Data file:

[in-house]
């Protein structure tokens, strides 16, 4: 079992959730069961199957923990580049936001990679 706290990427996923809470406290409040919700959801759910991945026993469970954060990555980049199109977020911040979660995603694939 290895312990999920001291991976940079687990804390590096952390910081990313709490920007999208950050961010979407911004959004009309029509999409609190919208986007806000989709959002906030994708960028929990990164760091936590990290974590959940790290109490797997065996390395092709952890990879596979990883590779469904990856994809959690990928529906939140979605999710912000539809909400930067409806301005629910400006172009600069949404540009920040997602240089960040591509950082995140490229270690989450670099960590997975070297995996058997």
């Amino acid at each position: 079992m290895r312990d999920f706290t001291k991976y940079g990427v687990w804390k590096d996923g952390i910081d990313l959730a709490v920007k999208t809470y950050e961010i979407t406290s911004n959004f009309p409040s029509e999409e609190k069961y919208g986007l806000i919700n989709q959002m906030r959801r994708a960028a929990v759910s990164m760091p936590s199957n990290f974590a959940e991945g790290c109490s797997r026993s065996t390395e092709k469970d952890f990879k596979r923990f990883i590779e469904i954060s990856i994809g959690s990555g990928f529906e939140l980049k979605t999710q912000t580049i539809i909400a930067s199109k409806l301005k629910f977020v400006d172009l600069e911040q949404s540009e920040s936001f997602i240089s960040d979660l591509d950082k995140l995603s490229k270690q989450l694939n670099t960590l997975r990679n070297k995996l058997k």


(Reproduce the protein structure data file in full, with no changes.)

[in-house]
């Protein structure tokens, strides 16, 4: 079992959730069961199957923990580049936001990679 706290990427996923809470406290409040919700959801759910991945026993469970954060990555980049199109977020911040979660995603694939 290895312990999920001291991976940079687990804390590096952390910081990313709490920007999208950050961010979407911004959004009309029509999409609190919208986007806000989709959002906030994708960028929990990164760091936590990290974590959940790290109490797997065996390395092709952890990879596979990883590779469904990856994809959690990928529906939140979605999710912000539809909400930067409806301005629910400006172009600069949404540009920040997602240089960040591509950082995140490229270690989450670099960590997975070297995996058997």
């Amino acid at each position: 079992m290895r312990d999920f706290t001291k991976y940079g990427v687990w804390k590096d996923g952390i910081d990313l959730a709490v920007k999208t809470y950050e961010i979407t406290s911004n959004f009309p409040s029509e999409e609190k069961y919208g986007l806000i919700n989709q959002m906030r959801r994708a960028a929990v759910s990164m760091p936590s199957n990290f974590a959940e991945g790290c109490s797997r026993s065996t390395e092709k469970d952890f990879k596979r923990f990883i590779e469904i954060s990856i994809g959690s990555g990928f529906e939140l980049k979605t999710q912000t580049i539809i909400a930067s199109k409806l301005k629910f977020v400006d172009l600069e911040q949404s540009e920040s936001f997602i240089s960040d979660l591509d950082k995140l995603s490229k270690q989450l694939n670099t960590l997975r990679n070297k995996l058997k």